It turns out willpower is the tool I really lack, so the hardest part of Weeks 1 and 2 was being conscious about my intake and not snacking if I didn’t actually need to. I was still learning to be more mindful. Being self-aware is hard, guys.
I returned to Los Angeles on a Wednesday night and for the next few days hit the ground running with work and getting my house back together, so there was no time for grocery shopping. Instead, I was relying on the mountain of ramen I had for survival.
I was also a takeout girl for a few days, and while that lifestyle choice isn’t ideal, not having any snacks did feel good. When I would finish a meal, my stomach felt more satisfied. I’m not sure if that’s because I was way more mindful of my hunger or because my body was finally feeling satisfied.
Towards the end of the week, I finally got myself together and bought groceries. I was careful to only purchase the essential veggies, proteins, grains, and fruits I would need for meals. I learned that it’s a lot harder to snack when there aren’t any snacks around.
On the final week of my challenge, I was definitely getting better at not mindlessly snacking, and I was feeling the benefits. One such benefit, believe it or not, was time. I work from home, so a mindless snack serves as a great tool of distraction. Usually, I head to the kitchen to refill my water or make some hot tea and return to my desk with a bowl of trail mix. It’s not a huge deal, but there’s always a little prep involved in these snacks.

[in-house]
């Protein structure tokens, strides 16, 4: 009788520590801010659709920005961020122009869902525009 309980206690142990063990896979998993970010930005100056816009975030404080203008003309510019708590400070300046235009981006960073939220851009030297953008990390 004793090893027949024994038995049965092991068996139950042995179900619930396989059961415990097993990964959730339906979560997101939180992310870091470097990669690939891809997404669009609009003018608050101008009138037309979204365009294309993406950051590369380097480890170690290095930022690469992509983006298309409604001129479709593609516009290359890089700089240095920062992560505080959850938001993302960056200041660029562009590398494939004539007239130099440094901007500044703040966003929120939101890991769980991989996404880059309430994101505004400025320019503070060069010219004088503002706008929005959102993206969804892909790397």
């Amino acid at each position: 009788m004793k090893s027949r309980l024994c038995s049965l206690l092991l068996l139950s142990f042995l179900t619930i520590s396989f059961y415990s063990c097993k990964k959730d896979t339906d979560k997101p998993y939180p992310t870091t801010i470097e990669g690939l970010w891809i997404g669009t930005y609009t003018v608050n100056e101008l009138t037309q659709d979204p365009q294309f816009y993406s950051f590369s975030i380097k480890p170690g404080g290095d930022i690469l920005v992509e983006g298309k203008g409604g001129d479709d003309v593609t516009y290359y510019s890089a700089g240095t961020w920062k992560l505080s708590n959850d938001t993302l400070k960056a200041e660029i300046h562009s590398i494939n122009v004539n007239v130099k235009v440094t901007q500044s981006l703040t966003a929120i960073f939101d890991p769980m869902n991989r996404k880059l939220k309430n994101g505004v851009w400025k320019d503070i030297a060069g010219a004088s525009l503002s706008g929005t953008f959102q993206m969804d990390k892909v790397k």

Time is money and snack time doesn’t make money—it just makes me full before my official meal. Besides, if we snack while we work, we’re not really paying attention to what we’re eating, and we’re not able to enjoy our food.
Even though I had my mindless snacking on lock-down by not buying distracting snacks, Week 4 had another challenge I hadn’t anticipated. I took on two cooking tasks for different friend occasions: one was a veggie lasagna I prepared to thank my friends for watching my doggy pal Genevieve while I was in Austin, and the other was some baked apples for a friend’s birthday barbecue.
With both recipes, I found myself constantly nibbling at the ingredients. It would start as a quick taste to make sure what I created was ok. But like with most semi-illicit activities, it wouldn’t end that way. Suddenly, I was full of samples before dinner even began. When I realized my stomach had stopped grumbling, I felt a sort of sorrow—how can one be mindful all the time about everything?
It seems like mindfulness is the key to a balanced life. As the Greater Good Science Center out of University of California: Berkeley teaches, “Mindfulness also involves acceptance, meaning that we pay attention to our thoughts and feelings without judging them.” As someone who tries to be mindful about snacking, this decision to not blame myself when I do slip up feels important.
To me, complete mindfulness feels unattainable. There’s simply far too much going on all the time in this noggin of mine. That being said, I think it makes sense to start small and work my way up. Eating is a life-giving element, so mindfulness while eating seems like an apt place to start.
I definitely didn’t master mindful snacking on my one-month journey. I think it might take more time to become more aware of my habits. I don’t know if I’ll ever fully grasp it, but I have high hopes. At the very least, it was worth a try.